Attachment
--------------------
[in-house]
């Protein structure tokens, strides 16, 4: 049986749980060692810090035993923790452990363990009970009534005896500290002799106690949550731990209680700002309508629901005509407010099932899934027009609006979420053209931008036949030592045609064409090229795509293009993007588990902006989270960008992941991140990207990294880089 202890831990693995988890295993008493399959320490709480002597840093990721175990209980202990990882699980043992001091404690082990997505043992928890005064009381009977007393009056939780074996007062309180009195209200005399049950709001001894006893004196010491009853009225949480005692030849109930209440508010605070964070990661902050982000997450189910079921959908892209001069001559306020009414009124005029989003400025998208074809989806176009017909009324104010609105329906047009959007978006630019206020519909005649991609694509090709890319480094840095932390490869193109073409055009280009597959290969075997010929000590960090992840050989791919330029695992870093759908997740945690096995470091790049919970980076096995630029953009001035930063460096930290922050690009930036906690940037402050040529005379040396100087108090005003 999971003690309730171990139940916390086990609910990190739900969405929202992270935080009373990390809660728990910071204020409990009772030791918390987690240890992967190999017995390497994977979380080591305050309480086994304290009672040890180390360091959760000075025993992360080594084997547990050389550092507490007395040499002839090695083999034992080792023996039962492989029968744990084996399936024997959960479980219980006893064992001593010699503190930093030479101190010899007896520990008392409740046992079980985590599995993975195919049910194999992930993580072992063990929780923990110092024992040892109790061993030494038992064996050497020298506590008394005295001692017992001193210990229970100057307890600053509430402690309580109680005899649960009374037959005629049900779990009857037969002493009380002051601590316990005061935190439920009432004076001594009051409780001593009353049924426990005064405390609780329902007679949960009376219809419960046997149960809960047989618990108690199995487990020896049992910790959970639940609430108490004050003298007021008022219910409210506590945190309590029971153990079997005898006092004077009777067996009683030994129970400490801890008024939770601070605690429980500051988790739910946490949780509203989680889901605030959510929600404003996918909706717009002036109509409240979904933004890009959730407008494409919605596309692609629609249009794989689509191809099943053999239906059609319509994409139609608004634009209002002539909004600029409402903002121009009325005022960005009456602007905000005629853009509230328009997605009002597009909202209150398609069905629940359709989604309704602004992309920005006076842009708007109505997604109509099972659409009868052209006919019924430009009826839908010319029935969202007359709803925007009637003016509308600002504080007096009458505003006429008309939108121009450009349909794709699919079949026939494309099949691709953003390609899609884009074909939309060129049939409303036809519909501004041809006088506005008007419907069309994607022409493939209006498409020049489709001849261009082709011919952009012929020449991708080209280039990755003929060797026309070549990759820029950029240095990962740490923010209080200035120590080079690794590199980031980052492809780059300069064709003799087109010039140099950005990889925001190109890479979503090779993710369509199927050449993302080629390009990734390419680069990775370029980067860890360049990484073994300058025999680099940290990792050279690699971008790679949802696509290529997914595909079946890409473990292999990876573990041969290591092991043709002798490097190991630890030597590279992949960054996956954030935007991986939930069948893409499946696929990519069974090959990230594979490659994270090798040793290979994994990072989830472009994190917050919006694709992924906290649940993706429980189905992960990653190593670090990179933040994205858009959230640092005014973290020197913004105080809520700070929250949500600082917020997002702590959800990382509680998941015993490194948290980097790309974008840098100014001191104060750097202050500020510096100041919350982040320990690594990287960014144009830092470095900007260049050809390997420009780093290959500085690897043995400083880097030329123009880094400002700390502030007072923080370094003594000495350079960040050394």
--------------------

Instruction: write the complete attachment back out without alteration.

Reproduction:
[in-house]
């Protein structure tokens, strides 16, 4: 049986749980060692810090035993923790452990363990009970009534005896500290002799106690949550731990209680700002309508629901005509407010099932899934027009609006979420053209931008036949030592045609064409090229795509293009993007588990902006989270960008992941991140990207990294880089 202890831990693995988890295993008493399959320490709480002597840093990721175990209980202990990882699980043992001091404690082990997505043992928890005064009381009977007393009056939780074996007062309180009195209200005399049950709001001894006893004196010491009853009225949480005692030849109930209440508010605070964070990661902050982000997450189910079921959908892209001069001559306020009414009124005029989003400025998208074809989806176009017909009324104010609105329906047009959007978006630019206020519909005649991609694509090709890319480094840095932390490869193109073409055009280009597959290969075997010929000590960090992840050989791919330029695992870093759908997740945690096995470091790049919970980076096995630029953009001035930063460096930290922050690009930036906690940037402050040529005379040396100087108090005003 999971003690309730171990139940916390086990609910990190739900969405929202992270935080009373990390809660728990910071204020409990009772030791918390987690240890992967190999017995390497994977979380080591305050309480086994304290009672040890180390360091959760000075025993992360080594084997547990050389550092507490007395040499002839090695083999034992080792023996039962492989029968744990084996399936024997959960479980219980006893064992001593010699503190930093030479101190010899007896520990008392409740046992079980985590599995993975195919049910194999992930993580072992063990929780923990110092024992040892109790061993030494038992064996050497020298506590008394005295001692017992001193210990229970100057307890600053509430402690309580109680005899649960009374037959005629049900779990009857037969002493009380002051601590316990005061935190439920009432004076001594009051409780001593009353049924426990005064405390609780329902007679949960009376219809419960046997149960809960047989618990108690199995487990020896049992910790959970639940609430108490004050003298007021008022219910409210506590945190309590029971153990079997005898006092004077009777067996009683030994129970400490801890008024939770601070605690429980500051988790739910946490949780509203989680889901605030959510929600404003996918909706717009002036109509409240979904933004890009959730407008494409919605596309692609629609249009794989689509191809099943053999239906059609319509994409139609608004634009209002002539909004600029409402903002121009009325005022960005009456602007905000005629853009509230328009997605009002597009909202209150398609069905629940359709989604309704602004992309920005006076842009708007109505997604109509099972659409009868052209006919019924430009009826839908010319029935969202007359709803925007009637003016509308600002504080007096009458505003006429008309939108121009450009349909794709699919079949026939494309099949691709953003390609899609884009074909939309060129049939409303036809519909501004041809006088506005008007419907069309994607022409493939209006498409020049489709001849261009082709011919952009012929020449991708080209280039990755003929060797026309070549990759820029950029240095990962740490923010209080200035120590080079690794590199980031980052492809780059300069064709003799087109010039140099950005990889925001190109890479979503090779993710369509199927050449993302080629390009990734390419680069990775370029980067860890360049990484073994300058025999680099940290990792050279690699971008790679949802696509290529997914595909079946890409473990292999990876573990041969290591092991043709002798490097190991630890030597590279992949960054996956954030935007991986939930069948893409499946696929990519069974090959990230594979490659994270090798040793290979994994990072989830472009994190917050919006694709992924906290649940993706429980189905992960990653190593670090990179933040994205858009959230640092005014973290020197913004105080809520700070929250949500600082917020997002702590959800990382509680998941015993490194948290980097790309974008840098100014001191104060750097202050500020510096100041919350982040320990690594990287960014144009830092470095900007260049050809390997420009780093290959500085690897043995400083880097030329123009880094400002700390502030007072923080370094003594000495350079960040050394």